June’s PR Sizzle Reel

This June was surprisingly a mixed bag weather-wise, but that didn’t stop big brands and their marketing teams from pulling some sizzling PR moves. From embarrassing plastic bags to vintage adverts, here are our favourites from the month of June.

Canadian plastic-shaming

East West Market, a Vancouver-based grocery store chain, decided to do their own little bit for our grotty oceans, by releasing a range of embarrassing plastic bags. The goal was to discourage customers from using single-use plastic bags at their stores, while simultaneously reminding them to bring their own reusable ones.

The clever move utilised one of the most effective tactics in marketing today: Shame. For the foreseeable future, customers who fail to bring their own reusable bags will be forced to trot around with bags emblazoned with slogans like ‘The Colon Care Company’ and ‘Into the Weird Adult Video Emporium’. Unless they turn them inside out of course.

Renault’s pollution pricing

Renault also got environmental this month, with a pollution-triggered billboard that offered a lovely discount on their new electric car. It all went down in Bucharest, the capital of Romania, and apparently the second-biggest capital in Europe for air pollution.

Besides terrifying residents by making them aware of just how polluted the air they’re breathing is, the billboard dropped the price of Renault’s new electric car (the ZOE) whenever pollution levels rose. It monitored them with sensors placed all around the city, allowing customers to reserve their discount via a mobile phone app.

Nike’s curved mannequins

After releasing a plus-size range back in 2017, Nike stood up again for body positivity again this June, by placing fuller figured mannequins in their London flagship store. The purpose was to ‘celebrate the diversity and inclusivity of sport’, which is always a winning move when you’re a sportswear company.

The mannequins took pride of place on the shop floor, alongside the brand’s performance and lifestyle ranges. Nike follows in the footsteps of Debenhams, which bought in size 16 mannequins back in 2013, and Missguided, which went one better and introduced mannequins with stretch marks and vitiligo.

And footie was supported too

That wasn’t all that Nike were up to last month. In early June, they released the ‘Dream Further’ advert, which followed the success of the ‘Dream Crazier’ ad earlier this year. Created to coincide with the 2019 Women’s World Cup, it featured some thrilling sporty visuals and was all kinds of inspirational.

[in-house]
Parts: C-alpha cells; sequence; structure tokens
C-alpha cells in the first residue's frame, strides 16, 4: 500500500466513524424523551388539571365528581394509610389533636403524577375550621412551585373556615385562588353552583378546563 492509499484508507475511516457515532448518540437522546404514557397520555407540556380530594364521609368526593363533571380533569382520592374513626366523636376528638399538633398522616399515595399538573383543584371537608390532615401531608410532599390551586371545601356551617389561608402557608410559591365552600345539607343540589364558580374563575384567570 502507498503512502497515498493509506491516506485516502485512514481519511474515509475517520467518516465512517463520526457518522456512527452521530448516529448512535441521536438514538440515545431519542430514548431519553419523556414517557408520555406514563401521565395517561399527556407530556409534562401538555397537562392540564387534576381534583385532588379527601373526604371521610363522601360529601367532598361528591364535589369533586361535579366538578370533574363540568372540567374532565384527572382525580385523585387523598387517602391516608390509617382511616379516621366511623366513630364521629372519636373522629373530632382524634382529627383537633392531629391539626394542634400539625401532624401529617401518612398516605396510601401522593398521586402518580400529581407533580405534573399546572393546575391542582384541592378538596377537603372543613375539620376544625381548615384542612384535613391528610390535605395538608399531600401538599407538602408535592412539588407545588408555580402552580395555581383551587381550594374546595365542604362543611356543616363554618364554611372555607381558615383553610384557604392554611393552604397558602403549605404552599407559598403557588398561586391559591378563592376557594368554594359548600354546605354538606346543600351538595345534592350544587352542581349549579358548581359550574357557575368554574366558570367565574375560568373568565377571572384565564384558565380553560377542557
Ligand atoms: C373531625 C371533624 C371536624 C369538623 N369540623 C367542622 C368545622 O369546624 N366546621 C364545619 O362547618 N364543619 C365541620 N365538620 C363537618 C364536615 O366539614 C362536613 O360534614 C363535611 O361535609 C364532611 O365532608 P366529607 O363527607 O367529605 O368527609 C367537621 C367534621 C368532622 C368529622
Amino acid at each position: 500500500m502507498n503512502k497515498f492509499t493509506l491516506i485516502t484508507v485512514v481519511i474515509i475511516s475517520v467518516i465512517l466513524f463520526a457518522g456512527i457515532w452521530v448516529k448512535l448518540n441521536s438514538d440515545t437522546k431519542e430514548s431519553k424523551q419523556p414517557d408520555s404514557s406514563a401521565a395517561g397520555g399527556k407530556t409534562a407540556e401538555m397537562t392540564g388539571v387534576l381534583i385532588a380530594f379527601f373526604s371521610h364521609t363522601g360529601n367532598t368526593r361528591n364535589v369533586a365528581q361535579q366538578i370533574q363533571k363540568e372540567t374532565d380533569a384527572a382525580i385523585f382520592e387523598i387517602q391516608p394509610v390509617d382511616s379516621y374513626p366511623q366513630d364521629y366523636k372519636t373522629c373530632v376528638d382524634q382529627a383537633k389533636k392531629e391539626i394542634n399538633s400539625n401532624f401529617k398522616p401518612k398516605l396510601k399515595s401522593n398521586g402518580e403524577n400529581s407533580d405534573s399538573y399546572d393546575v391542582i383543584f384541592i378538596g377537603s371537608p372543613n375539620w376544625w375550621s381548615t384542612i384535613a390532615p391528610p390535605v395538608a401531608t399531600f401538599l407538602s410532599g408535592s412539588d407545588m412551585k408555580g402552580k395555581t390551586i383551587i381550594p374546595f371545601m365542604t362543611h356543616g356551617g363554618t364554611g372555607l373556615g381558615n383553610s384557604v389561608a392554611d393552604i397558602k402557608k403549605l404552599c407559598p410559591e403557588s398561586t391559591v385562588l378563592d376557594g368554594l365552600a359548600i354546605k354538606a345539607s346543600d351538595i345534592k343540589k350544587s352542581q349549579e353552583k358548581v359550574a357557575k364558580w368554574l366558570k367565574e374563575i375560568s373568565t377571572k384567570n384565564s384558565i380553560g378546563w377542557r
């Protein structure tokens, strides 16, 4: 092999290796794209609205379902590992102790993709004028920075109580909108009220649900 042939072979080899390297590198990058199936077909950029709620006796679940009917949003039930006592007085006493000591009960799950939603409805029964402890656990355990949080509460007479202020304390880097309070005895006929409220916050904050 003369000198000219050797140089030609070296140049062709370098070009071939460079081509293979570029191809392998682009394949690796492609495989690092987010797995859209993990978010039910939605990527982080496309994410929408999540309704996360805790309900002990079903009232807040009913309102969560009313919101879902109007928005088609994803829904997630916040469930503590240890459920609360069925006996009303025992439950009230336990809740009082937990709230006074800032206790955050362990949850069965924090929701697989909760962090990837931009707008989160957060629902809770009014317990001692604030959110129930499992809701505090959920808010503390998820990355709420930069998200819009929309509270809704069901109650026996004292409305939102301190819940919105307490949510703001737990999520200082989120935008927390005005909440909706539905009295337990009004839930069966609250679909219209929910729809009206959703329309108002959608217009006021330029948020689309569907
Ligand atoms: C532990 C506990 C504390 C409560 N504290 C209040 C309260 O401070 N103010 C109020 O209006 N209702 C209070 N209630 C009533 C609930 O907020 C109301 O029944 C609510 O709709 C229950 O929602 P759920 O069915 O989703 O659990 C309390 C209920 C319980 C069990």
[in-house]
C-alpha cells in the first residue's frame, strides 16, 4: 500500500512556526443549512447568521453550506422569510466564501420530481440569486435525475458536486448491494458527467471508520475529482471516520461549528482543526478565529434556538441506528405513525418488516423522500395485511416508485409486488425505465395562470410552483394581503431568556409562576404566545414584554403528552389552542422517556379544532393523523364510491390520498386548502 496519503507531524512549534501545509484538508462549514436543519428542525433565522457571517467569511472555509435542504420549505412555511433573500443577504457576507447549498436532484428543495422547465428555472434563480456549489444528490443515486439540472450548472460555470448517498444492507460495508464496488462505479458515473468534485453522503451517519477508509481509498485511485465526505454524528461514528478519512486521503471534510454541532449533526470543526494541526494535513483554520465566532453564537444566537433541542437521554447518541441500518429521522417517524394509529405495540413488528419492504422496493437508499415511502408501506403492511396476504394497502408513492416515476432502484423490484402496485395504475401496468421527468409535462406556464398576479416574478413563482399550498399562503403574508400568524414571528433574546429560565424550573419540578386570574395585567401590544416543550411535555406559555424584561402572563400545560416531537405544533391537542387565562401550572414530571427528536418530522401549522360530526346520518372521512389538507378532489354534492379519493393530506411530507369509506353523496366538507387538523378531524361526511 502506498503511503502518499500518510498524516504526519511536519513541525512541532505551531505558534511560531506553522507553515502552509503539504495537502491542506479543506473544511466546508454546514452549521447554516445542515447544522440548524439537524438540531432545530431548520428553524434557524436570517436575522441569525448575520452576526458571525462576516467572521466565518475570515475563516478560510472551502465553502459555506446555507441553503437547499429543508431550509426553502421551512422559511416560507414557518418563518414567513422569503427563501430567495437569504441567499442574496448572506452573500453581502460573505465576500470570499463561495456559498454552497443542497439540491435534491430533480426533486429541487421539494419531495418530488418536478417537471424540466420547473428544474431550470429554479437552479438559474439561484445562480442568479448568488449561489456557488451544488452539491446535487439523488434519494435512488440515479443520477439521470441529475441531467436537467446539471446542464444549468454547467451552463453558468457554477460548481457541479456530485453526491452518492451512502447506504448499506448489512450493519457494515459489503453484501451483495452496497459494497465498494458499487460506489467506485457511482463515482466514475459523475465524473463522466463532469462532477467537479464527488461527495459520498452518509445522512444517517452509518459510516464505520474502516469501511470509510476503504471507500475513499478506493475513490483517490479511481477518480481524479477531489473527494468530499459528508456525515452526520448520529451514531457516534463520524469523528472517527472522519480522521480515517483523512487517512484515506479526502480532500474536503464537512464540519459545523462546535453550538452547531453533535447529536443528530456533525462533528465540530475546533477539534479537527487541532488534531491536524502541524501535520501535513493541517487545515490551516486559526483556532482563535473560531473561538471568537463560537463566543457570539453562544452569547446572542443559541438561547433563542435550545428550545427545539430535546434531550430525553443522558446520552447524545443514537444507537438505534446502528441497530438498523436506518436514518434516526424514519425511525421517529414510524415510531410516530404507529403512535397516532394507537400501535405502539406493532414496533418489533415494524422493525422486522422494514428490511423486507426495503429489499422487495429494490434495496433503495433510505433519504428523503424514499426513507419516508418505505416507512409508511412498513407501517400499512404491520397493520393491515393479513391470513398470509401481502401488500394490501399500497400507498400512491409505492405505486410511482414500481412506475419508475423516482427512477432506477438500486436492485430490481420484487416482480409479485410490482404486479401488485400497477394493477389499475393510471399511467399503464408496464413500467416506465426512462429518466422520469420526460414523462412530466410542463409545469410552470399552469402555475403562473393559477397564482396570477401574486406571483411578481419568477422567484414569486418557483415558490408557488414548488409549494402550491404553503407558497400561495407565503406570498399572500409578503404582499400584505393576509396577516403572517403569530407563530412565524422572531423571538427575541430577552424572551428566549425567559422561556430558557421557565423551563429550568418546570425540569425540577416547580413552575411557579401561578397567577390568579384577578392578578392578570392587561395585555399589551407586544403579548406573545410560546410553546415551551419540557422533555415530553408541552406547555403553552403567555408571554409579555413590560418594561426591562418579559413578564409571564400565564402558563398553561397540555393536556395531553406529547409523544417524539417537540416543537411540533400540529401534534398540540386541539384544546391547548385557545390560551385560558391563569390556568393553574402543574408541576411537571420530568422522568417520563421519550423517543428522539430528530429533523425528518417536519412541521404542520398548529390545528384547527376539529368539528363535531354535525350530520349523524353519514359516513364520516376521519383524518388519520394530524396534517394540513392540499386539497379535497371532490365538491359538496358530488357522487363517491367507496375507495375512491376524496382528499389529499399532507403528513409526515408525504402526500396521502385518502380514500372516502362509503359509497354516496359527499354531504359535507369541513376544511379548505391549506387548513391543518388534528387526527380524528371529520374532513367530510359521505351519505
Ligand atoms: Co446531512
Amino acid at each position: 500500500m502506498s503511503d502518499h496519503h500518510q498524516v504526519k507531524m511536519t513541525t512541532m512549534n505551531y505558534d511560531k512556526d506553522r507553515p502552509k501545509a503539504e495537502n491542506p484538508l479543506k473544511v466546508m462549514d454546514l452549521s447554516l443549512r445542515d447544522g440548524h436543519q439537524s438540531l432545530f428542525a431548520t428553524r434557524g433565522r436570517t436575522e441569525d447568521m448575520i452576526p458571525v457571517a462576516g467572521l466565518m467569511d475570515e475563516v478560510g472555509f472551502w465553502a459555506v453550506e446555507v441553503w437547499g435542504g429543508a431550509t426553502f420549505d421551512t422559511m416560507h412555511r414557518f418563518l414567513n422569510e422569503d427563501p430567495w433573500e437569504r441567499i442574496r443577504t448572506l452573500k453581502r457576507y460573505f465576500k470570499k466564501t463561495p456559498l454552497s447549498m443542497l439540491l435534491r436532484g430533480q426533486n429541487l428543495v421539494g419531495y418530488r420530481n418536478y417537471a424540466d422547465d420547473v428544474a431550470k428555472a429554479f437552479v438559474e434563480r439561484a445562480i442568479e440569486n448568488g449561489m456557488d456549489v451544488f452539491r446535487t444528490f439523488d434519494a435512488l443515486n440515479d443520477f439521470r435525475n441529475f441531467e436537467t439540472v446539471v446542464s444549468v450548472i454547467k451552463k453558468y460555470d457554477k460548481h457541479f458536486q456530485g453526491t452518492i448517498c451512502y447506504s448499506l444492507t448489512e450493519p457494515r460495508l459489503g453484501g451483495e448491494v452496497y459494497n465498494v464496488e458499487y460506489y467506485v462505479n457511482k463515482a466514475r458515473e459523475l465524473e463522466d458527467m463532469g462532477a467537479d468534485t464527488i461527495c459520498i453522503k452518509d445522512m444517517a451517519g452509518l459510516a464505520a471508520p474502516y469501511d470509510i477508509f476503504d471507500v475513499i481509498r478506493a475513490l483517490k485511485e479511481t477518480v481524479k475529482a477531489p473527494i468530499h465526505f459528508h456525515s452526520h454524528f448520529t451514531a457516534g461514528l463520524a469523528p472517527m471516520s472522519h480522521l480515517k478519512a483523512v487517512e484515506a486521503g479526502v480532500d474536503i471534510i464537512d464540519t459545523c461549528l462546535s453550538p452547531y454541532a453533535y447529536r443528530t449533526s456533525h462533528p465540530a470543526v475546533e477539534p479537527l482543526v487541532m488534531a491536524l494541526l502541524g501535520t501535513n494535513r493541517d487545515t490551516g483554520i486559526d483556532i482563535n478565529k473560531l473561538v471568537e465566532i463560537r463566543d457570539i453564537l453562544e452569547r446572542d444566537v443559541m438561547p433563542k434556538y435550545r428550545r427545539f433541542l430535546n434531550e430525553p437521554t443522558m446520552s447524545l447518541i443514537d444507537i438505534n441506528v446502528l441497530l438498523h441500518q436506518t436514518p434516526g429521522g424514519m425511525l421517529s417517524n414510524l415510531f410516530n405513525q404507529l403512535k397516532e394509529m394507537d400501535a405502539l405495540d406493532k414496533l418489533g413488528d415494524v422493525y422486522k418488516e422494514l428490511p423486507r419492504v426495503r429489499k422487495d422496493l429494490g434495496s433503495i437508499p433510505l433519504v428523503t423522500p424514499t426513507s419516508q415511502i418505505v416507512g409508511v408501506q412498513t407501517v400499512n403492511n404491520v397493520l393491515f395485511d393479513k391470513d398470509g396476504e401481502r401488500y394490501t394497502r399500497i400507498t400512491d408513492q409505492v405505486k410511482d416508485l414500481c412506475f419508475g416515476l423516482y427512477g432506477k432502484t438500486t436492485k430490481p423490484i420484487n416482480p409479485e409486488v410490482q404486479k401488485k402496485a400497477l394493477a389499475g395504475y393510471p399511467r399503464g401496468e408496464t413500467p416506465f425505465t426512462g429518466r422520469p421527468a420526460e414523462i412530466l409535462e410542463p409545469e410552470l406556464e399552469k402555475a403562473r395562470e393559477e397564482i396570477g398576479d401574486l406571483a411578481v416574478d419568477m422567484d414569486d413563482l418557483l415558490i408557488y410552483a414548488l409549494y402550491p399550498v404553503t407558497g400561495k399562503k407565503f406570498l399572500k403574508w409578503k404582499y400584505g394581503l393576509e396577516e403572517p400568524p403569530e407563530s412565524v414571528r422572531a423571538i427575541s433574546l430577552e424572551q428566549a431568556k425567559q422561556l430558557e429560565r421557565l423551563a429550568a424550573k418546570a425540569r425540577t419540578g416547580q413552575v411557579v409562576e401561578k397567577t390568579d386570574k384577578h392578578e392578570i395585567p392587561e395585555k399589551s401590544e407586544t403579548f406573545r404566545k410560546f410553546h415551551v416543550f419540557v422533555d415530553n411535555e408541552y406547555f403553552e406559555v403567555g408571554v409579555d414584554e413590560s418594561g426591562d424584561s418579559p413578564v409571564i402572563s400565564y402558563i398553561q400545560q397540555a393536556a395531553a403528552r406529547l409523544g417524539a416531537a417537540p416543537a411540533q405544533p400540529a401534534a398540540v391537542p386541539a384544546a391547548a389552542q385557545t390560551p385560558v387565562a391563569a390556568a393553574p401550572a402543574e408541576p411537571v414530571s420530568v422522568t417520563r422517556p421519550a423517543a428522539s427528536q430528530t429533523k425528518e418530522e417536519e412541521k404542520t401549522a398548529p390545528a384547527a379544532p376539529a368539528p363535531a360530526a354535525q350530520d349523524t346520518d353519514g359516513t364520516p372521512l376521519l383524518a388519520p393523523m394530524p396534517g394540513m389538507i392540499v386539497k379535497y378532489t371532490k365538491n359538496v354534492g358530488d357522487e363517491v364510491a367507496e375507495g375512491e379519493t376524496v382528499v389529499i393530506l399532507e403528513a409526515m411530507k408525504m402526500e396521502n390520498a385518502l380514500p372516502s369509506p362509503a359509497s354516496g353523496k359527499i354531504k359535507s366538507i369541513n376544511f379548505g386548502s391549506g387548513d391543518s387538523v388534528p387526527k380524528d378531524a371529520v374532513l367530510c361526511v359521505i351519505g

Set to Joan Jett’s ‘Bad Reputation’, it depicted 10-year-old Makena Cook as she’s lead out on to the pitch as a mascot, before Dutch footballer Lieke Martens takes her by the hand and plays some very impressive football. The ad featured a handful of famous female footie stars, including France’s Amandine Henry and South Korea’s Ji So-yun.

Hovis gets all nostalgic

Every media student and his local Wetherspoons knows about Hovis’s ‘Boy on the Bike’ advert. Released in 1973, the wholesome commercial featured a northern lad traipsing up a steep cobbled street with a bicycle basket full of bread, while a soothing score of trumpets glossed over any suggestion of child labour.

Directed by Ridley Scott, the advert made it back to our screens this June, in all its digitally-remastered glory. Jeremy Gibson, Hovis’s marketing director said, “The values of our brand have never been more relevant, so we decided to remaster and relaunch our Boy on the Bike ad. It represents the iconic, family-focused nature of Hovis that is at the heart of everything we do.” – that, or they couldn’t think of anything new.

Sprite gets on the inspo wagon

Sprite also got inspirational this summer, with a positivity-packed campaign that touted confidence rather than hydration. Swapping their ‘Obey Your Thirst’ slogan for ‘Thirst for Yours’, the brand released a campaign championing emerging talents within hip-hop culture, using musicians and designers to deliver their shiny new aspirational message.

Sprite’s senior brand manager said the ‘Yours’ is intentionally open-ended. “We want the community to interpret and define it in their own unique way and while our fan base hasn’t changed over the years, the world around them has.”

Mastercard’s inclusive plastic

Lots of brands have spoken in support of the LGBTQ community this Pride season and Mastercard was no exception. Last month, they released their ‘True Name’ card, as well as a warm and fuzzy campaign to go alongside it.

The new cards were designed for the trans and non-binary community, who often find credit and debit cards a bit of a ball and chain if they feature their old birth names. These new cards allow customers to use the name that better reflects their gender identity, without requiring a legal name change – which has obviously made a lot of folk happy. Good stuff.

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